Fiji - Agriculture

Fiji Agriculture 2010
Photo by: kathmanduphotog

Agriculture continues to be the bedrock of the Fijian economy, accounting in 1999 for some 16 percent of its GDP and two-thirds of its 310,000-strong workforce. Sugar, the most important agricultural product, generated almost 30 percent of Fiji's agricultural GDP in 1998, and 15 percent (through sugar processing) of its manufacturing GDP. The 364,000 tons of sugar that Fiji produced that year earned the country some US$122.9 million. The commercial future of this industry depends on the resolution of the property system that has been in place since 1909, when the British colonial government froze land-ownership titles in an attempt to protect indigenous (Fijian) property owners. As a result, only 8 percent of a total of 607,982 acres (1,519,956 hectares) is freehold (privately-owned); the remainder is either tribal-(83 percent) or government-owned (8 percent) land. As of 1993, only 9.9 percent of that total acreage was arable, with most of it in tribal hands or leased to Fijian Indian farmers, who produce 90 percent of Fiji's sugar-cane. As these leases expire and the land is returned to indigenous growers, major disruptions in sugar-cane production can be expected.

With 64.9 percent of Fiji's land area being forest and woodland, timber is also economically important, especially pine and mahogany. Attempts since the mid-1980s to bolster the industry, and offset Fiji's dependence on sugar, have encouraged significant strides in timber production. In 1999 timber provided US$27.6 million in export revenue, a 45 percent increase over 1994 levels.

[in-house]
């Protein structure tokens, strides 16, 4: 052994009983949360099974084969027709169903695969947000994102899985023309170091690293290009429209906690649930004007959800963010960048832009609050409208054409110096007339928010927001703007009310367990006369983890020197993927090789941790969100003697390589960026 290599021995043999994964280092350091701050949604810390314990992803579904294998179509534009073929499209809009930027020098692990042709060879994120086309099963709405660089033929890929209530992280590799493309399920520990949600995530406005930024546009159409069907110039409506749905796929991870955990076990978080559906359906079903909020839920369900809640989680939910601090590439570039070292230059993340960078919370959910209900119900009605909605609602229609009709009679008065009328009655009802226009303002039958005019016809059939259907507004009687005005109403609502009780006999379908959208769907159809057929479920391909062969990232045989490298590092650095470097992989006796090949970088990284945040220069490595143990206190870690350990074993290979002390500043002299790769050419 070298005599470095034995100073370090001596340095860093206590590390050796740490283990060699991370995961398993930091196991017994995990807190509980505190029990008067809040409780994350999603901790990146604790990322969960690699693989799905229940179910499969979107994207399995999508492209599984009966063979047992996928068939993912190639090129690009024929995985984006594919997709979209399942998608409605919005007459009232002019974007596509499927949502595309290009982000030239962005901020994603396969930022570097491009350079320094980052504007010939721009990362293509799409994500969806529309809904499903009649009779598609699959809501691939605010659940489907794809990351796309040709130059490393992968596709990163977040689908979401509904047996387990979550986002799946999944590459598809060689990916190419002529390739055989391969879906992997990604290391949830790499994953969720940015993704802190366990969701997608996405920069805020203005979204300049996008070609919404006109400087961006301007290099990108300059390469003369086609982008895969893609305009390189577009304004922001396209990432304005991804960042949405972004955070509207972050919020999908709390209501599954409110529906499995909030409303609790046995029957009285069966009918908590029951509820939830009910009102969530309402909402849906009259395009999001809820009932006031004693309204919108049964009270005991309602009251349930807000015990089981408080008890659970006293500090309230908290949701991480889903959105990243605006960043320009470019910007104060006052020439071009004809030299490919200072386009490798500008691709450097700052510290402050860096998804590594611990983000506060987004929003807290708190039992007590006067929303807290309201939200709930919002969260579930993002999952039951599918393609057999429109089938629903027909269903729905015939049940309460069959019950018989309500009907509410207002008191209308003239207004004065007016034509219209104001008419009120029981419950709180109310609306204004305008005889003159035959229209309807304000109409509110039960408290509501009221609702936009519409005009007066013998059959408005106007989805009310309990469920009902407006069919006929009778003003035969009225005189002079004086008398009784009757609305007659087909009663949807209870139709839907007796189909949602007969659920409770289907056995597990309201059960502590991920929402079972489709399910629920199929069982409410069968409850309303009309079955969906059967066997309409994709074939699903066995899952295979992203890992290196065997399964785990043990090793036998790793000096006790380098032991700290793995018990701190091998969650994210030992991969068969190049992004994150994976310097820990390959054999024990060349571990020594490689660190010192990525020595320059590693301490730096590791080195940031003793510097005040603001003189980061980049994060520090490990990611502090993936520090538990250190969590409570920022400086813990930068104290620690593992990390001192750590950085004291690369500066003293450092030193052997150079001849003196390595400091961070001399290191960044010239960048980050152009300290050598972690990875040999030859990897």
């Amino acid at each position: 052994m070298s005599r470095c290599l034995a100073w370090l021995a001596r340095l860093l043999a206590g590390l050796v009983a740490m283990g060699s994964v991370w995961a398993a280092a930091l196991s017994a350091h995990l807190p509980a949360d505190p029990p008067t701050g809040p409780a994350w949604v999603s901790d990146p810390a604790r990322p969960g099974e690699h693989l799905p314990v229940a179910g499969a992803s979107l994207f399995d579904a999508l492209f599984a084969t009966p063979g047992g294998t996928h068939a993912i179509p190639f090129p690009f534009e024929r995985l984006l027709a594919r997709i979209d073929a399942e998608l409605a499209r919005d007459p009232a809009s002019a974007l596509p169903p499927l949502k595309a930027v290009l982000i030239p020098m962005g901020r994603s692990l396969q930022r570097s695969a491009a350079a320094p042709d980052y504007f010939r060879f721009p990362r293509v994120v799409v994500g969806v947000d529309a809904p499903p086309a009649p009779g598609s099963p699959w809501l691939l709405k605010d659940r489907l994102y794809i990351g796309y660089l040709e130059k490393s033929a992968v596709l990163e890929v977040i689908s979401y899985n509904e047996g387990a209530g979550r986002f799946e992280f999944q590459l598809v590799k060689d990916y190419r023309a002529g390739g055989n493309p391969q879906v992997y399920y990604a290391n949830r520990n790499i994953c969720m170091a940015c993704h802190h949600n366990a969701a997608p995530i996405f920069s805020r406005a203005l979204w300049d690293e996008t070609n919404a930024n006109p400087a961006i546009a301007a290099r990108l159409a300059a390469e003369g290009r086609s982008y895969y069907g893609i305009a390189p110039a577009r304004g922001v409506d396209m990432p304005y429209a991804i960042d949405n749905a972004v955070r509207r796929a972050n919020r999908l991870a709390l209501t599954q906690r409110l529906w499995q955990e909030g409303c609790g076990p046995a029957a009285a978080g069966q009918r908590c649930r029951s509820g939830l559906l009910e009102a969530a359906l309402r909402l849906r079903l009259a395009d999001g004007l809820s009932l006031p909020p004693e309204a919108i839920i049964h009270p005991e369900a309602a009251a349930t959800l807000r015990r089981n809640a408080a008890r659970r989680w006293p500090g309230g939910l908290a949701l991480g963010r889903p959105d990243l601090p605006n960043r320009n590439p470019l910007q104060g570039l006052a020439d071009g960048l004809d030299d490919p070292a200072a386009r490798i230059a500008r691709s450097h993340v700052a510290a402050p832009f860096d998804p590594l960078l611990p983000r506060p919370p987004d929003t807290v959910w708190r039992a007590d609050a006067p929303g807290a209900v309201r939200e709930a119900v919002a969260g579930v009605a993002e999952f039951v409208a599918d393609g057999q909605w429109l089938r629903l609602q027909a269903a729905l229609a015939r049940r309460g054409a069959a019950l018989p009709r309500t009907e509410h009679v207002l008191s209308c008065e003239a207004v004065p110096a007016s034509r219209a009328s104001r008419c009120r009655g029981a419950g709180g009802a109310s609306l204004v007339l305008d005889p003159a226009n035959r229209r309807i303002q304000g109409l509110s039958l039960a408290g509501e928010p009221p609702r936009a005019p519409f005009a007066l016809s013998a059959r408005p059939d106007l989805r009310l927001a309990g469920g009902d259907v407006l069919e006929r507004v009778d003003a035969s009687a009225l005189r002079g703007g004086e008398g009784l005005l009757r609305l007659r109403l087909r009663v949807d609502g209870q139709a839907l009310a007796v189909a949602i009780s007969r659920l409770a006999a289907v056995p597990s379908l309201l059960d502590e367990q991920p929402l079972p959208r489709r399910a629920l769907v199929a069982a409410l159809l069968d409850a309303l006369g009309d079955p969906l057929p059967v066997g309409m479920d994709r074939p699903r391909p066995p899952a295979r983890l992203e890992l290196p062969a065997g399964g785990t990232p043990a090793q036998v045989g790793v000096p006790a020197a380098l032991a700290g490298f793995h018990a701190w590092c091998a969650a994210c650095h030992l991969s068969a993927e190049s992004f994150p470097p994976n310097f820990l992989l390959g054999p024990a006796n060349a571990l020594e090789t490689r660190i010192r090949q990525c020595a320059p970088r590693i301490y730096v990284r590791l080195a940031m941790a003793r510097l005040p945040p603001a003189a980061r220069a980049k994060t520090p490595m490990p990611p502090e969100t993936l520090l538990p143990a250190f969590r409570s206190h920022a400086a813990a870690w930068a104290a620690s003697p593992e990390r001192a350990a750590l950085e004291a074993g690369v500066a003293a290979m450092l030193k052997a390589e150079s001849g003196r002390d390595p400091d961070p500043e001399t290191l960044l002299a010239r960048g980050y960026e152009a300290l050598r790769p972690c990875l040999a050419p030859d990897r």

The fishing industry, especially tuna harvesting, also shows significant promise. Fiji controls a 200-nautical mile (370.4-kilometer) economic exclusion zone around its shoreline. In 1998 fishing brought Fiji US$24.9 million in overseas earnings, and tuna is Fiji's fourth largest export earner.

Fiji also exports copra (dried coconut meat), ginger, and coconut oil, as well as bananas, rice (a product for which Fiji is aiming at self-sufficiency), cereals and vegetables, pineapples and other tropical fruit. Copra, in particular, has benefitted from the removal in 1998 of the ban on its export; since the licensing of a second copra-buying company, prices for producers have increased considerably. The discovery of kava's (a shrubby pepper) medicinal qualities and its potential as a pharmaceutical ingredient have also fueled the growth of a small but promising export industry.

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User Contributions:

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Apr 18, 2011 @ 5:05 am
how come is the tuna in fiji's fourth largest export earner..???
i thought i thought sugar is fourth export eaner...
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May 22, 2011 @ 11:23 pm
I would like to get Mrs Fusi Caginavanua's email. Is she still the Secretary for Agriculture?
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May 29, 2011 @ 9:21 pm
the article mentioned that in 1999 the country's GDP was 16%, now as i have read and head over the news that it has decreased to 12%. i want to know where does the problem lie and who is to blamed? public has the right to know since greatly contribute to the countries economic development by buying the local produces and actually producing it anyone can explain that critical situation.
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Aug 5, 2011 @ 7:19 pm